While accounting for just 27% of total drug spending on prescription medicines
Growing use of generic medicines has reduced US healthcare spending by US$1 trillion over the past decade, according to an industry funded study.
The report, produced for the US Generic Pharmaceutical Association (GPhA), found use of generic prescription drugs in the US saved about $193bn last year, an increase of 22% over 2010, the largest year-on-year increase since 1998. It also notes that the use of generic drugs now saves the US about $1bn every other day.
Last year, nearly 80% of the four billion prescriptions dispensed in the US were generic drugs, accounting for only 27% of the total drug spending.
Generic versions of central nervous system drugs, such as antidepressants and anticonvulsants, and cardiovascular drugs account for 57% of the annual savings.
Savings from newer generic medicines — those that have entered the market since 2002 — continue to increase, totalling $481bn over the past 10 years.
The Generic Drug Savings study was prepared by the IMS Institute for Healthcare Informatics, the research division of IMS Health, a provider of information, services and technology for the healthcare industry around the world.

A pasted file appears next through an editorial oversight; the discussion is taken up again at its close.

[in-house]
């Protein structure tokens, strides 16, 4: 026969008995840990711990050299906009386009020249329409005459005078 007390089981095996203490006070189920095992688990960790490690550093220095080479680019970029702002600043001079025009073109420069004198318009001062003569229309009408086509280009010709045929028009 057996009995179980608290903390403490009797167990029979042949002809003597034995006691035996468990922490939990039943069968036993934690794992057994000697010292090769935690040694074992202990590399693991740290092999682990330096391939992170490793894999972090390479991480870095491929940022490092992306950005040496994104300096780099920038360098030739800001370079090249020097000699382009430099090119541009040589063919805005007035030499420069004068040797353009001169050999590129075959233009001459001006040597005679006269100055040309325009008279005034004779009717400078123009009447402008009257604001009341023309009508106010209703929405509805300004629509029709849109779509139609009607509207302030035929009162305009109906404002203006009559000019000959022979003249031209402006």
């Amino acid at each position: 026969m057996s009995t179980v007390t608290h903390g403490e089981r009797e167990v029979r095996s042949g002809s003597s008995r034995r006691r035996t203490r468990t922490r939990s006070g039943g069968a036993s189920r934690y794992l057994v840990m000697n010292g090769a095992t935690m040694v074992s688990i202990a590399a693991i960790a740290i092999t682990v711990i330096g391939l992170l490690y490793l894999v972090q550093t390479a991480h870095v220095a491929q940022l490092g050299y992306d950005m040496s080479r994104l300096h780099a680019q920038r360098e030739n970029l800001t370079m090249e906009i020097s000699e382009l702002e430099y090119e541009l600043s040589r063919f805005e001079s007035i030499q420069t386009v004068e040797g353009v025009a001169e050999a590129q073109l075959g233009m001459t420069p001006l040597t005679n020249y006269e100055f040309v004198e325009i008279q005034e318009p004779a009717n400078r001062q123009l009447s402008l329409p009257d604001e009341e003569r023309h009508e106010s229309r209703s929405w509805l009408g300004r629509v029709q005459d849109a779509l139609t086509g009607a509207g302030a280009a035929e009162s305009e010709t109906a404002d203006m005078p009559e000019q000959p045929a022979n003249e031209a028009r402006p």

Ralph Neas, president and ceo of the GPhA, said the findings ‘are a testament not only to the generic industry's tremendous accomplishments over the past decade, but also to the even greater achievements that are still to come’.
Neas added: ‘As Congress and the White House gear up for the fiscal challenges facing them in the coming year, generic and biosimilar utilisation are the best places to go for the 'offsets' that everyone will be desperately seeking.’
The GPhA represents the manufacturers and distributors of finished generic pharmaceuticals, manufacturers and distributors of bulk pharmaceutical chemicals, and suppliers of other goods and services to the generic industry.